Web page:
P2 Top 30

A look at how the current top 30 prospects did today.  Note that this list doesn’t include players currently in the majors. If a player is in the majors, he will be removed, everyone below him will be shifted up a spot, and a new player will be added to the bottom of the list. If a player is out for the season, he will be removed and everyone below him will move up a spot. Removing these guys doesn’t mean they have lost prospect status. It is just an attempt to get 30 active prospects on the list. Rankings are from the 2016 prospect guide, and links on each name go to their Pirates Prospects player pages.

1. Tyler Glasnow, RHP, Indianapolis -[insert_php] include_once (‘./p2-stats/stats_functions.php’);
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2. Austin Meadows, CF, Altoona – Disabled List

3. Josh Bell, 1B, Indianapolis – [insert_php] display_top30(605137,’B’,’20160408′);
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4. Jameson Taillon, RHP, Indianapolis – [insert_php] display_top30(592791,’P’,’20160409′);
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5. Alen Hanson, 2B, Indianapolis -[insert_php] display_top30(593700,’B’,’20160409′);
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6. Harold Ramirez, OF, Altoona -[insert_php] display_top30(623912,’B’,’20160409′);
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7. Reese McGuire, C, Altoona -[insert_php] display_top30(624512,’B’,’20160409′);
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8. Elias Diaz, C, Pirates – Disabled List.

9. Nick Kingham, RHP, Indianapolis – Disabled List

10. Ke’Bryan Hayes, 3B, West Virginia -[insert_php] display_top30(663647,’B’,’20160409′);
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11. Kevin Newman, SS, Bradenton -[insert_php] display_top30(621028,’B’,’20160409′);
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12. Yeudy Garcia, RHP, Bradenton -[insert_php] display_top30(650817,’P’,’20160409′);
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13. Steven Brault, LHP, Indianapolis -[insert_php] display_top30(643230,’P’,’20160409′);
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 14. Stephen Tarpley, LHP, Bradenton – Extended Spring Training

15.Cole Tucker, SS, West Virginia – Disabled List

16. Chad Kuhl, RHP, Indianapolis – Extended Spring Training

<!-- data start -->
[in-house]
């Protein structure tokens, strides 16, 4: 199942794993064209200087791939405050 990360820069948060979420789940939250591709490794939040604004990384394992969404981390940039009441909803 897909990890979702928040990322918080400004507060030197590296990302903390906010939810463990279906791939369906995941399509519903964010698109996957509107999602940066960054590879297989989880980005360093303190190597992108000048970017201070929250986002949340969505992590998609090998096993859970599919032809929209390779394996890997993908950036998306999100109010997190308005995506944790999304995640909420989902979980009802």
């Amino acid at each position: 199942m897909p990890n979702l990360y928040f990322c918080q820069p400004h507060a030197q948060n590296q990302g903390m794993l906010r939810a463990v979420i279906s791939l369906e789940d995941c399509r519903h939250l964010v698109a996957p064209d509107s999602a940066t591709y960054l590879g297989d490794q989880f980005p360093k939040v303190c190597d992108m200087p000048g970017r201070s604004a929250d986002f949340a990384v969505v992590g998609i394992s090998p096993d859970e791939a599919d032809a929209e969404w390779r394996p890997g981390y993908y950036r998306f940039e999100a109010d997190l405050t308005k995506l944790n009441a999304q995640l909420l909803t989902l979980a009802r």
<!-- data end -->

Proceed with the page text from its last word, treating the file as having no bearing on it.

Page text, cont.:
17. Max Moroff, 2B, Indianapolis -[insert_php] display_top30(621559,’B’,’20160409′);
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18. Mitch Keller, RHP, West Virginia -[insert_php] display_top30(656605,’P’,’20160409′);
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19. Clay Holmes, RHP, Altoona – [insert_php] display_top30(605280,’P’,’20160409′);
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20. Willy Garcia, OF, Indianapolis -[insert_php] display_top30(591994,’B’,’20160409′);
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21. Brandon Waddell, LHP, Bradenton – [insert_php] display_top30(663399,’P’,’20160409′);
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22. Tyler Eppler, RHP, Altoona -[insert_php] display_top30(621169,’P’,’20160409′);
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23. Barrett Barnes, OF, Altoona -[insert_php] display_top30(608627,’B’,’20160409′);
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25. Gage Hinsz, RHP,  – Extended Spring Training

26. Adrian Valerio, SS, – Extended Spring Training

27. Adam Frazier, INF/OF, Indianapolis -[insert_php] display_top30(624428,’B’,’20160409′);
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28. Kevin Kramer, 2B, Bradenton -[insert_php] display_top30(596012,’B’,’20160409′);
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29. Jordan Luplow, OF/3B, Bradenton – [insert_php] display_top30(656669,’B’,’20160409′);
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30. JT Brubaker, RHP, West Virginia -[insert_php] display_top30(664141,’P’,’20160408′);
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P2 Top Performers

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Indianapolis Indians Prospect Watch

Box Score
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P2 Game Notes

Indianapolis had their season opener postponed for a third time. They will attempt to play a doubleheader on Sunday starting at 1pm.

Altoona Curve Prospect Watch

Box Score
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P2 Game Notes

Altoona was postponed on Saturday due to snow. No makeup date was immediately announced.

Bradenton Marauders Prospect Watch

Box Score
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P2 Game Notes